Army’s new thermal sniper sight. “U.S. Army night vision experts are asking electro-optical engineers at N2 Imaging Systems LLC in Irvine, Calif., to build the Army’s first clip-on thermal weapon sight specifically developed and fielded for snipers. Officials of the Army Contracting Command at Aberdeen Proving Ground, Md., announced an $81.1 million five-year contract to N2 Imaging systems on Friday for full-scale development of the Army Family of Weapons Sights-Sniper.” (Military & Aerospace Electronics)


ISIS’ paranoia problems. “The fear of informants has fueled paranoia among the militants’ ranks. A mobile phone or internet connection can raise suspicions. As a warning to others, ISIS has displayed the bodies of some suspected spies in public — or used particularly gruesome methods, including reportedly dropping some into a vat of acid. . . . ‘Daesh is now concentrating on how to find informers because they have lost commanders that are hard to replace,’ said a senior Iraqi intelligence official in Baghdad . . . . Another Iraqi intelligence official said at least 10 ISIS fighters and security officials in Mosul were killed by the group in April on suspicion of giving information to the coalition because of various strikes in the city.” (Fox News)

Closing the vice on Falluja and Raqqa. “U.S.-backed Syrian fighters have surrounded the Islamic State-held city of Manbij from three sides as they press a major new offensive against the jihadists near the Turkish border . . . . But in a sign of the difficulty world powers have faced in building a coalition to take on the self-declared caliphate, the slow pace of a separate assault by the Iraqi army on a militant bastion near Baghdad caused a rift between the Shi’ite-led government and powerful Iranian-backed Shi’ite militia.” (Reuters)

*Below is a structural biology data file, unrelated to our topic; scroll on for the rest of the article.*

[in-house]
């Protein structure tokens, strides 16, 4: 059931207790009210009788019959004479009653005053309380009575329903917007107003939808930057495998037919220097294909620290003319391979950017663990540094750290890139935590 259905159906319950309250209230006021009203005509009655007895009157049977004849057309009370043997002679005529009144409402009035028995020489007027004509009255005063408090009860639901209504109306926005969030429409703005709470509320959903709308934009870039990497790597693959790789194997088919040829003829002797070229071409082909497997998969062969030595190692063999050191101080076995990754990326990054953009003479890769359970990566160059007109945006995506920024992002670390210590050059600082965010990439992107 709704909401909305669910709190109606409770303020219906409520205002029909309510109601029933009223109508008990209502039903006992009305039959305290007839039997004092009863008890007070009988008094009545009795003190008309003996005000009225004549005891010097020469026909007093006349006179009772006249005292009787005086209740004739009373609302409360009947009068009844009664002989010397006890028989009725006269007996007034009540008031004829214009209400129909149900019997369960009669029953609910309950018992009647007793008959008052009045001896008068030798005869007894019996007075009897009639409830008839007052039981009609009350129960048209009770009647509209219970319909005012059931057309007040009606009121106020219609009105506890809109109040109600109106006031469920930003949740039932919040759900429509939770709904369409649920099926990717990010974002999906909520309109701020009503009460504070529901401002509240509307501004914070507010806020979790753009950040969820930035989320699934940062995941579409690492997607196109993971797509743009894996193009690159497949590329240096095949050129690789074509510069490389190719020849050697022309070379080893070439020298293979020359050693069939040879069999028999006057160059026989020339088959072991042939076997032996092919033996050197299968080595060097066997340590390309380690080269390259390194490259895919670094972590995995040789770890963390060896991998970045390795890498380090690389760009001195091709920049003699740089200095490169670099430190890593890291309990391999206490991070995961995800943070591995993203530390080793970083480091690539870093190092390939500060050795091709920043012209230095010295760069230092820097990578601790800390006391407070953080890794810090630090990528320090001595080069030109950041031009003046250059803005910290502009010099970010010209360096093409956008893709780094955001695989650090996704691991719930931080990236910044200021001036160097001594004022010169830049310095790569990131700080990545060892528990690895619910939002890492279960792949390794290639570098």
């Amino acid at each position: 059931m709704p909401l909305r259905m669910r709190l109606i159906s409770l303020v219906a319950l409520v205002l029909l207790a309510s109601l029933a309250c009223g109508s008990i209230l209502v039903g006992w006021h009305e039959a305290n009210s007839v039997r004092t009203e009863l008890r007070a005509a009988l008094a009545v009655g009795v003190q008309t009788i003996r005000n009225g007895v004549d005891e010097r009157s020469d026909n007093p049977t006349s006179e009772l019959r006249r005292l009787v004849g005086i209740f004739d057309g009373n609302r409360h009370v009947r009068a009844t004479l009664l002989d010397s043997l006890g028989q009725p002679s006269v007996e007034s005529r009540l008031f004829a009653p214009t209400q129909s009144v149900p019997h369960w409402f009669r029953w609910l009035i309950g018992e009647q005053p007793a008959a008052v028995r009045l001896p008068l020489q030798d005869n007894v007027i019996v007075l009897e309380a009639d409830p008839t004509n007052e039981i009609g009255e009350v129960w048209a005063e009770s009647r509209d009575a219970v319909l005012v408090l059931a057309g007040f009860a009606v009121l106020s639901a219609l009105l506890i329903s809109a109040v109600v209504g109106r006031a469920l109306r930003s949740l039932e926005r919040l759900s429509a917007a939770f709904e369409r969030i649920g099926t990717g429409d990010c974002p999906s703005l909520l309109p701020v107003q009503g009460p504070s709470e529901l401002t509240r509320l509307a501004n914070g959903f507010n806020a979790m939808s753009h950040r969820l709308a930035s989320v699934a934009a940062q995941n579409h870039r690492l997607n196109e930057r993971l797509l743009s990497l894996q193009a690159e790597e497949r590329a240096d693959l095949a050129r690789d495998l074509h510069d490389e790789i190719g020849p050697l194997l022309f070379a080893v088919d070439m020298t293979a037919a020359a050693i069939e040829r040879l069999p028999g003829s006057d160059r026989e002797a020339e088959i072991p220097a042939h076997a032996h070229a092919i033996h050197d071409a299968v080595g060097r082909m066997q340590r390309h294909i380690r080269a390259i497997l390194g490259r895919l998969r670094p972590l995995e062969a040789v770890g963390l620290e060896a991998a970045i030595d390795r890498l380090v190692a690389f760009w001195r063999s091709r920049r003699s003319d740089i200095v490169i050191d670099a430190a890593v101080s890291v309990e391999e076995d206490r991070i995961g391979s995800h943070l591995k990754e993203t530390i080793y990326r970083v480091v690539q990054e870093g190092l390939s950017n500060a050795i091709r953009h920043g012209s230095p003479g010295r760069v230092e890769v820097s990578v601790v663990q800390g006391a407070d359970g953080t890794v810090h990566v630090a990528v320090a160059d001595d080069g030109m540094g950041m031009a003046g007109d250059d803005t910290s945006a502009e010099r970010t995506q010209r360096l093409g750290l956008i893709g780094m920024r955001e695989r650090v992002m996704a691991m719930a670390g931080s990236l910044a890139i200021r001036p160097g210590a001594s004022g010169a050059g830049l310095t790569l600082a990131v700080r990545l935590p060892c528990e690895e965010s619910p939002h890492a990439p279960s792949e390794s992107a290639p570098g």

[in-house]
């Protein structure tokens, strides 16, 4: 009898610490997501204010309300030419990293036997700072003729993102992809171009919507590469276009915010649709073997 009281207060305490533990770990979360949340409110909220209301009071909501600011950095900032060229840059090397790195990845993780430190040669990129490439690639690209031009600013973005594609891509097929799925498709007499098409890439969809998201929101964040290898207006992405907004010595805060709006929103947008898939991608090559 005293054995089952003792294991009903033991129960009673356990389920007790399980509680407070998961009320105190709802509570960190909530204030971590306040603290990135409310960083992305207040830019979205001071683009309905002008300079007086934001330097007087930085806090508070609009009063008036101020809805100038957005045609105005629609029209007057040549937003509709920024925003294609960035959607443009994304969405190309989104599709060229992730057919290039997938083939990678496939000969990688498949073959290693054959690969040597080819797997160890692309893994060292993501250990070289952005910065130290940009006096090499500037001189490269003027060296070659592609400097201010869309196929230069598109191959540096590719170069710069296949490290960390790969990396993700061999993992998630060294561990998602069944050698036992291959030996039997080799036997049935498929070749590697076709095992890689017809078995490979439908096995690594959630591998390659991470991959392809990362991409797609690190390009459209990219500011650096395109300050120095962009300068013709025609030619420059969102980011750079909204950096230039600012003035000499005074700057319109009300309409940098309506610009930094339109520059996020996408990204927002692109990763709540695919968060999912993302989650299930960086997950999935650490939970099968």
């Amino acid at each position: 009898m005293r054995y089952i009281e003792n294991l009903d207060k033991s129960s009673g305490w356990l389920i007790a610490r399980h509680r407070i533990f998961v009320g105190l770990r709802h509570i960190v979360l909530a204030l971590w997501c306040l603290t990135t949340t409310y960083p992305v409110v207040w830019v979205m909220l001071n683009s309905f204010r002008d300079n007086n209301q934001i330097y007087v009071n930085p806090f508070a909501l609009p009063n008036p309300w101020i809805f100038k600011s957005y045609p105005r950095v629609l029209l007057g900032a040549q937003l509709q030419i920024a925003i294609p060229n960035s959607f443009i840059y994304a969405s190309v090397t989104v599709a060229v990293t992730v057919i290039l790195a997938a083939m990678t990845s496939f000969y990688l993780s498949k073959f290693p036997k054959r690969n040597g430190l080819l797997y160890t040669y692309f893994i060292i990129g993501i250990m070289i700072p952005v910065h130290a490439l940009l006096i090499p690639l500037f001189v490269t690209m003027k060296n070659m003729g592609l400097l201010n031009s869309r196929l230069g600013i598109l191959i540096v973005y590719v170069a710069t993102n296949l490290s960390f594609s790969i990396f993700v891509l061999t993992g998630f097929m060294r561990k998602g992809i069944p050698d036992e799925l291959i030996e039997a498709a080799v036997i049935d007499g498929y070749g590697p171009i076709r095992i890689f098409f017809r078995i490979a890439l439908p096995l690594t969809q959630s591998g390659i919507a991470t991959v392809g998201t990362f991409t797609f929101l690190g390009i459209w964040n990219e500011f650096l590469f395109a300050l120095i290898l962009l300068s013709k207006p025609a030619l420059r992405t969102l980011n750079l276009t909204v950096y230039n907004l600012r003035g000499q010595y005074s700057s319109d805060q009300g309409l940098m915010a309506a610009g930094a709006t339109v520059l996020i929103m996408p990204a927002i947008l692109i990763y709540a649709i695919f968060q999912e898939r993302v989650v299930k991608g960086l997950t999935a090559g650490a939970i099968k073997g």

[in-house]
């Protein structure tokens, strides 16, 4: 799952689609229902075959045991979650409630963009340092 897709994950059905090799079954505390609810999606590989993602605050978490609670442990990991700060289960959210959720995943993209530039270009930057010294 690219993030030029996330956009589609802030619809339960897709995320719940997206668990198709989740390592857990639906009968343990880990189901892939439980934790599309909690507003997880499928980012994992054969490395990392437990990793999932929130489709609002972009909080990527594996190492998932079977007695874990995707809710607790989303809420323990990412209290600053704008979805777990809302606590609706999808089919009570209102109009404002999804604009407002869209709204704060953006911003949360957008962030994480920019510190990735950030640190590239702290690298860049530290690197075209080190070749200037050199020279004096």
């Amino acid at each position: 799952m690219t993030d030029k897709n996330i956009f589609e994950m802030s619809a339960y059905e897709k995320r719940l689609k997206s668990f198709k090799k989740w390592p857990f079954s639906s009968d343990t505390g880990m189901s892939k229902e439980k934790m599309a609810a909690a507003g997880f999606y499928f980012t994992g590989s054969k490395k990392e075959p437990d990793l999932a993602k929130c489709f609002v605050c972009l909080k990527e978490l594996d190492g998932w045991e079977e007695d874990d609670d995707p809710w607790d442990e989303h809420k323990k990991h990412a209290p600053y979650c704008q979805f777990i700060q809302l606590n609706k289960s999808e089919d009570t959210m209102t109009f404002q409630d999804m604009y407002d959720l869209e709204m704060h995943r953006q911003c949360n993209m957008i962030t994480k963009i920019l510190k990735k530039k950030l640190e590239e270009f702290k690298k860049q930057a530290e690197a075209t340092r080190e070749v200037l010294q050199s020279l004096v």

Tracking AQ’s Abu Sulayman al Muhajir. “A senior al Qaeda religious official in Syria has returned to social media in the past 24 hours after a prolonged absence. The jihadist known as Abu Sulayman al Muhajir launched a new Telegram channel and Twitter feed. . . . The US Treasury Department added Abu Sulayman to its official list of designated al Qaeda terrorists on May 19. Treasury said that he ‘occupies a senior leadership position in’ Al Nusrah Front, which is al Qaeda’s official branch in Syria. Abu Sulayman has recruited Australians for the jihad in Syria and has also ‘solicited funds’ to finance the group’s ‘terrorist activities,’ according to Treasury.” (The Long War Journal)

Taking the fight to Baluchistan. “Baluchistan is an unforgiving place. It is bone-dry, water-starved, deeply impoverished, and home to a festering ethno-separatist insurgency that prompts brutal Pakistani military crackdowns. Baluchistan has also long served as the sanctuary for the Quetta Shura—the top leadership of the Afghan Taliban (Quetta is the province’s capital).  Baluchistan became the adopted home of the group’s leadership back in 2001, when the U.S.-led intervention in Afghanistan drove it out of that country. Pakistan’s security establishment has always allowed the group to make itself at home in Baluchistan.” (War on the Rocks)

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Ed Ledford enjoys the most challenging, complex, and high stakes communications requirements. His portfolio includes everything from policy and strategy to poetry. A native of Asheville, N.C., and retired Army Aviator, Ed’s currently writing speeches in D.C. and working other writing projects from his office in Rockville, MD. He loves baseball and enjoys hiking, camping, and exploring anything. Follow Ed on Twitter @ECLedford.